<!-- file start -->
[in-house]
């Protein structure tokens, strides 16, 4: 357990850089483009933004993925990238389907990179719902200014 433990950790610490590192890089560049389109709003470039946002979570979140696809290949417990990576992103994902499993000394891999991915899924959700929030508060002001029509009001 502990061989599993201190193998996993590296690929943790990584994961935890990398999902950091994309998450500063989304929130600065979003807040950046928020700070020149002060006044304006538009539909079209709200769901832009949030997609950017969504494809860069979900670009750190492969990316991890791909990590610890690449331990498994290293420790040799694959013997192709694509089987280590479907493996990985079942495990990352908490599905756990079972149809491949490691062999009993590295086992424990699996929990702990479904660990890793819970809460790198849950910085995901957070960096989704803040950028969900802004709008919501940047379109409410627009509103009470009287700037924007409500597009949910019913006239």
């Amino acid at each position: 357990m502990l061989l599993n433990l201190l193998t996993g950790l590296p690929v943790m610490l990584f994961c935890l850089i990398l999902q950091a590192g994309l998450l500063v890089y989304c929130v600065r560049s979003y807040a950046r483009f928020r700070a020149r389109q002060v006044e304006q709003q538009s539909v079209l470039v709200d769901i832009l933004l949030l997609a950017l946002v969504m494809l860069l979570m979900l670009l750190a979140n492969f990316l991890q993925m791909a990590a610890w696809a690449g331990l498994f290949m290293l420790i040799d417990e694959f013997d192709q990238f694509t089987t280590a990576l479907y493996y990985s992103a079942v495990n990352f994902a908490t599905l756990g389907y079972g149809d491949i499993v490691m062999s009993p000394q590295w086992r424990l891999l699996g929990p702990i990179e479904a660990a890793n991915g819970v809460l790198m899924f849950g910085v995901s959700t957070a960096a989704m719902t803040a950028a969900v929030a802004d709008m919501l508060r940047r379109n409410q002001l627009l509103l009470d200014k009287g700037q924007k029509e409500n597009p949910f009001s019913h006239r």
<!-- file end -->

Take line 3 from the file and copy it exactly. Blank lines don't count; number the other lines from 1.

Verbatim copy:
């Amino acid at each position: 357990m502990l061989l599993n433990l201190l193998t996993g950790l590296p690929v943790m610490l990584f994961c935890l850089i990398l999902q950091a590192g994309l998450l500063v890089y989304c929130v600065r560049s979003y807040a950046r483009f928020r700070a020149r389109q002060v006044e304006q709003q538009s539909v079209l470039v709200d769901i832009l933004l949030l997609a950017l946002v969504m494809l860069l979570m979900l670009l750190a979140n492969f990316l991890q993925m791909a990590a610890w696809a690449g331990l498994f290949m290293l420790i040799d417990e694959f013997d192709q990238f694509t089987t280590a990576l479907y493996y990985s992103a079942v495990n990352f994902a908490t599905l756990g389907y079972g149809d491949i499993v490691m062999s009993p000394q590295w086992r424990l891999l699996g929990p702990i990179e479904a660990a890793n991915g819970v809460l790198m899924f849950g910085v995901s959700t957070a960096a989704m719902t803040a950028a969900v929030a802004d709008m919501l508060r940047r379109n409410q002001l627009l509103l009470d200014k009287g700037q924007k029509e409500n597009p949910f009001s019913h006239r």